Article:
It’s difficult to patch together childhood memories into a cohesive timeline. My parents, unaware of the impact gaming would have on the future of their children, have not even a single photograph of us playing together that may add clarification to our memories. What I did know was this: At some point my parents enjoyed playing games and at some point this enjoyment stopped.

Of course, I brought up these fuzzy memories during a recent chat with my mum, just to make conversation more than anything. The story she would tell, however, threw my take on my parents’ opinion of games on its head.

It seems that during his university days, my dad was an avid arcade and pinball player and my mum, who met my dad at the same university, acted as his “co-pilot,” keeping an eye on rogue enemies and providing words of encouragement.

I sat there stunned as she furrowed her brow, listing titles like Pole Position, Battlezone and Asteroids without even the slightest inkling of the legacy such games have left behind.

Our talk continued and my mum moved onto the topic of the Mega Drive. She explained how they were extremely poor during our early years and that for as long as we had wanted a Mega Drive, our dad had wanted to get us one. But at prices way into the hundreds of pounds, it simply wasn’t possible. Not wanting to worry us with their financial burdens, they gave their own cryptic reasons for not getting one in the hope that we would let it drop.

Even so, for as long as we had nagged our parents, my dad had nagged our mum to let him save their money to treat us. It was my dad who had hunted for the right bargain, it was my dad who found the display model for sale and it was with his own money that my dad went in and bought it. And while they did indeed buy it for us, my dad played on it while my mum watched, recreating those times they shared in front of the glowing screens of their university bar’s arcade machines.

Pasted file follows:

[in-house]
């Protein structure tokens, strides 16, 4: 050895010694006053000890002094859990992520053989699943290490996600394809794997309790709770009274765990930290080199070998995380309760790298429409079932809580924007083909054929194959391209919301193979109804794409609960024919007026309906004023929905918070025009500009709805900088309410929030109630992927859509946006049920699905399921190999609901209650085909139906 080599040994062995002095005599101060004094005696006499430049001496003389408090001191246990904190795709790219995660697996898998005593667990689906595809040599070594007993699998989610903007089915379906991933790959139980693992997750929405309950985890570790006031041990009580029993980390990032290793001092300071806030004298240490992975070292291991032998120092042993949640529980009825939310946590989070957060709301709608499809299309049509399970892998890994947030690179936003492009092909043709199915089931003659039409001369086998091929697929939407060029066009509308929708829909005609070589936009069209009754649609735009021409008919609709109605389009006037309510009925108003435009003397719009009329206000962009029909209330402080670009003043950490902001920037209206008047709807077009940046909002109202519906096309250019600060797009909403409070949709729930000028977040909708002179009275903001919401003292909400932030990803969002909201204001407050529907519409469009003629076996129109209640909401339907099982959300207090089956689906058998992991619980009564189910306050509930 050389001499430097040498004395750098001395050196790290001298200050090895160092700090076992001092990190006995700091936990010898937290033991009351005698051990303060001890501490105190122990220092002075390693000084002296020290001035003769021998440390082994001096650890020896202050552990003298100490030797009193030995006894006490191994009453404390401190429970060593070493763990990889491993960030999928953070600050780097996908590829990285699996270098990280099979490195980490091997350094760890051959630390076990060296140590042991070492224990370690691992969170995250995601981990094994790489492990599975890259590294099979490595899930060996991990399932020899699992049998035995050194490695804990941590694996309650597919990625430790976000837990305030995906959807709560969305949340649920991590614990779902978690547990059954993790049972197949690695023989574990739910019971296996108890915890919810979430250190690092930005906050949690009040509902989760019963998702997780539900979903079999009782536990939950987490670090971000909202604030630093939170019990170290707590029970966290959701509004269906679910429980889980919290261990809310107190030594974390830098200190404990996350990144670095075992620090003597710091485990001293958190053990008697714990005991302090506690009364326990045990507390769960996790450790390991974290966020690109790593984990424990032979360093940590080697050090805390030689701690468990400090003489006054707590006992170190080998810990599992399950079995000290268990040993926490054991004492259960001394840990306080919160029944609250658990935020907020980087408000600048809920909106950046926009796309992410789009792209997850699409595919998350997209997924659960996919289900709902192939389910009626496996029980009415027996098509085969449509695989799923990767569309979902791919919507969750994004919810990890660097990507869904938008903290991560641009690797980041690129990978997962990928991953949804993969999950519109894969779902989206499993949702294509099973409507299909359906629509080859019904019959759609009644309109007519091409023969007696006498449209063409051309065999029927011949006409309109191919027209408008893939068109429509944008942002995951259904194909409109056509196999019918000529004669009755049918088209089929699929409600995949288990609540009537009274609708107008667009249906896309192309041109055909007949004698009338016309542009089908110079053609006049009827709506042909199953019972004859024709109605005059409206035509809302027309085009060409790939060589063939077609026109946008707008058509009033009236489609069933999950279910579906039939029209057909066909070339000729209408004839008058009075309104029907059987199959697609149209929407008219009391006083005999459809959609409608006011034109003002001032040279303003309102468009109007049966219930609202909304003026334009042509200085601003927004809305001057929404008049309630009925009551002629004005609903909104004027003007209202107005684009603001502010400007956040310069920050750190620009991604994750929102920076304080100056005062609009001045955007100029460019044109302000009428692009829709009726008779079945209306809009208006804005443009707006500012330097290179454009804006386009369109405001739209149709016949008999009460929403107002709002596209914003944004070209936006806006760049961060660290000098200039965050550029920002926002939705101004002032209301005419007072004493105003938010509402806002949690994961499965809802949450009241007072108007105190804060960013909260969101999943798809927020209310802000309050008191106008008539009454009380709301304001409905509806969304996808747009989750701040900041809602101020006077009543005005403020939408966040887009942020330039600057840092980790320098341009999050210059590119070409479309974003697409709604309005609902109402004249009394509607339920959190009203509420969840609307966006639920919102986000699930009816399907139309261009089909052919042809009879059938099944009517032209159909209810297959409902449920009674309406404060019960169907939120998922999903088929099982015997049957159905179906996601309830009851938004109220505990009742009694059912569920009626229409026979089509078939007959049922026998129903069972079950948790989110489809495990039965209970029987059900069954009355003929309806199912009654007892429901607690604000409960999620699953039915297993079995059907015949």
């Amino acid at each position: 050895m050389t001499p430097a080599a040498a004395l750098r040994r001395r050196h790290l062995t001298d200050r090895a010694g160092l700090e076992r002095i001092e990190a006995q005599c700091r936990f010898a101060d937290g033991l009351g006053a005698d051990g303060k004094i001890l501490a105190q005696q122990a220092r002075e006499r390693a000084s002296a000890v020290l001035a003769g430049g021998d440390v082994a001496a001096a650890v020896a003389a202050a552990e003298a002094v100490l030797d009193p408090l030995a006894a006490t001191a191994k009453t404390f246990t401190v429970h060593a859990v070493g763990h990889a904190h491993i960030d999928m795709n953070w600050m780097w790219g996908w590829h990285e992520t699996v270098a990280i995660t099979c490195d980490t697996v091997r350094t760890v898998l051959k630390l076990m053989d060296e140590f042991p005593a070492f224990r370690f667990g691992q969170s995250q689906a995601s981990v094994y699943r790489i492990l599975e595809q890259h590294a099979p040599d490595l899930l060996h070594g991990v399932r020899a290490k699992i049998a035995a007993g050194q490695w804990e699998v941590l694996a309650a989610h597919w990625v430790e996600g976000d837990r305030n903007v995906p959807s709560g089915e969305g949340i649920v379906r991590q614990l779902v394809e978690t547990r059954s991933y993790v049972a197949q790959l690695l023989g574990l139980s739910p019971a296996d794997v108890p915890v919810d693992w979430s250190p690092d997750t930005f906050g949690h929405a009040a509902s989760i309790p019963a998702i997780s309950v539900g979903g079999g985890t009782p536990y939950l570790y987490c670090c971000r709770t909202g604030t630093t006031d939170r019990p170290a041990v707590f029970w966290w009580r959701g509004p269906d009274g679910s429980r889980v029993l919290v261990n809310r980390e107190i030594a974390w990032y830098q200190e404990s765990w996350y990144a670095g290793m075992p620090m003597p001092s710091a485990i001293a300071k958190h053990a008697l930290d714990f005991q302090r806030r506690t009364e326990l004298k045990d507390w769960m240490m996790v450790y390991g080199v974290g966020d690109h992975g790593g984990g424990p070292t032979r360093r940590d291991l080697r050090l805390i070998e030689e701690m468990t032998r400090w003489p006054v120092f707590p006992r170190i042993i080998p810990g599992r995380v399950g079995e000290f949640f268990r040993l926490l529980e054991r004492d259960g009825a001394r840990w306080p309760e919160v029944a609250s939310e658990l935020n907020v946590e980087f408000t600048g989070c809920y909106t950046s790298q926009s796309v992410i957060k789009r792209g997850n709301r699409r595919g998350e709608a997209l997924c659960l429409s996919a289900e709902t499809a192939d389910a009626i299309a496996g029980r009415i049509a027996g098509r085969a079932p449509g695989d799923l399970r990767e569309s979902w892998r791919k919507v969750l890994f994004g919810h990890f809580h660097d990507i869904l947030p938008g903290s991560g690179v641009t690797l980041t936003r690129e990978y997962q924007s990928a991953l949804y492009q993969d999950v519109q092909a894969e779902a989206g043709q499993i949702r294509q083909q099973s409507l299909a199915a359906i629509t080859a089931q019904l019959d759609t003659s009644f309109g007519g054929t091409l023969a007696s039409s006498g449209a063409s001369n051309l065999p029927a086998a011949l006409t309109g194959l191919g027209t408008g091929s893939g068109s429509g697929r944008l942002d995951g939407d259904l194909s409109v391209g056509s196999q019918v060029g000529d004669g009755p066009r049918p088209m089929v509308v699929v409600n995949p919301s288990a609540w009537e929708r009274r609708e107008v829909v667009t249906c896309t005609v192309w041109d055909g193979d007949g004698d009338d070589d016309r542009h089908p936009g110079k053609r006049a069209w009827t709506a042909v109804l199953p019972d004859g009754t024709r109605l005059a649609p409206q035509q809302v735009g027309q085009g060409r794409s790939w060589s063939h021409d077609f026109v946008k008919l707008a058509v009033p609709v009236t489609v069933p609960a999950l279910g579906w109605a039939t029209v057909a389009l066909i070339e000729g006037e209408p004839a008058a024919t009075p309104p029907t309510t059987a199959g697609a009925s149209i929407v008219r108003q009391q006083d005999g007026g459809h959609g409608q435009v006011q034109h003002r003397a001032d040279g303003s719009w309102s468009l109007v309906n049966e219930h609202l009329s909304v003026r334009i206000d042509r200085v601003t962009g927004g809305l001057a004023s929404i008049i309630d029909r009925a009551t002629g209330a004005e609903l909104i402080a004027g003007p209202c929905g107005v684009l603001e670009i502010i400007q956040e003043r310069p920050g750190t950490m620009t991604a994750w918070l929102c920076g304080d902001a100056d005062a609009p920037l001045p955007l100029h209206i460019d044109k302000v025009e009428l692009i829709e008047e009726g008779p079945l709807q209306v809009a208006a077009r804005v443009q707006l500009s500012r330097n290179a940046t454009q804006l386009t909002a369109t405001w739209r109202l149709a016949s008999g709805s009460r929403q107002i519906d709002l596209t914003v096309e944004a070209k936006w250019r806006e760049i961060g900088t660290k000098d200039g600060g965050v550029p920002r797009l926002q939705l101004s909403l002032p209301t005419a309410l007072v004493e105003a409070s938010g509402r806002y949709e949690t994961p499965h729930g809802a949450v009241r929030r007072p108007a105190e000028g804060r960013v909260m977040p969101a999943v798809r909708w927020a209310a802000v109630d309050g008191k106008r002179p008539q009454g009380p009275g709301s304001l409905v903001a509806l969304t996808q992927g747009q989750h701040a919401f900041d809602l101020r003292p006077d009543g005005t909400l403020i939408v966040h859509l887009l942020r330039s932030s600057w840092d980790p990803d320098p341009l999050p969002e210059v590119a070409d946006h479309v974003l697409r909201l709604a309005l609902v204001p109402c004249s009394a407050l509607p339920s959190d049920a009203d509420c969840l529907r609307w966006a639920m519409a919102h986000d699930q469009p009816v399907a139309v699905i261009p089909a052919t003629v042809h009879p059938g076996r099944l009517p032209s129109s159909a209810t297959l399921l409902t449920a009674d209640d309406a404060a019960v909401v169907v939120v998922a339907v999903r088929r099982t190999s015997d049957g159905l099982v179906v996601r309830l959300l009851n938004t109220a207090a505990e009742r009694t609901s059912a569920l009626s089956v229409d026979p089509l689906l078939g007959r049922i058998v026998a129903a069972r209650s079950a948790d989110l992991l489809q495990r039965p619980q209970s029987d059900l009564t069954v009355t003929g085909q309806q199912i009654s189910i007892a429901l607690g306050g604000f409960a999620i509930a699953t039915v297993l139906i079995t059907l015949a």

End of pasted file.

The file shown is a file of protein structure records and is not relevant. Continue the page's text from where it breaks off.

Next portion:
The short story soon came to its baffling conclusion as my mum described how I in particular quickly surpassed the skill level of our dad and became a “backseat gamer,” telling him what to do and how to play, at which point he dropped the hobby entirely, never to pick up the controller again.

Whether my dad found me too annoying to continue playing or had, in his own way, passed the torch to his eldest son is something I’ve yet to figure out. My parents never considered our family’s game-related moments to be of much significance and as such, their memories of them seem worse than their children’s.

Regardless, I find myself wondering if things would be different now if my parents had stuck with the hobby. Perhaps we’d be sending each other videogame-themed Christmas cards, or maybe I’d be chatting to my dad over a headset right now while we racked up kills on Halo 4. If only I hadn’t inadvertently pushed them away from it all.

But the more I think about it, the more I realize that my parents’ lack of interest in gaming only strengthened my determination to prove to them that it was and still is a hobby worth my time and money. I most certainly wouldn’t be sitting here writing this article, otherwise. Strangely enough, when I told my parents that I was entering the world of freelance writing and game journalism, I met none of the resistance I had anticipated. In fact, they highly encouraged me to pursue my dream. Even in my adult years I find the minds of my parents unreadable.

My mum has been playing a combination of World of Goo and Plants vs. Zombies on her PC for well over a year now. I never gave up trying to introduce her to new games, and now it seems I have found the chink in her armor. My dad still doesn’t play games, although he’ll sometimes take a moment to reminisce about his favorite pinball machine. In a way, I should be thankful for their continued lack of interest in videogames, as the day they come home with a Wii U is the day I stop trying.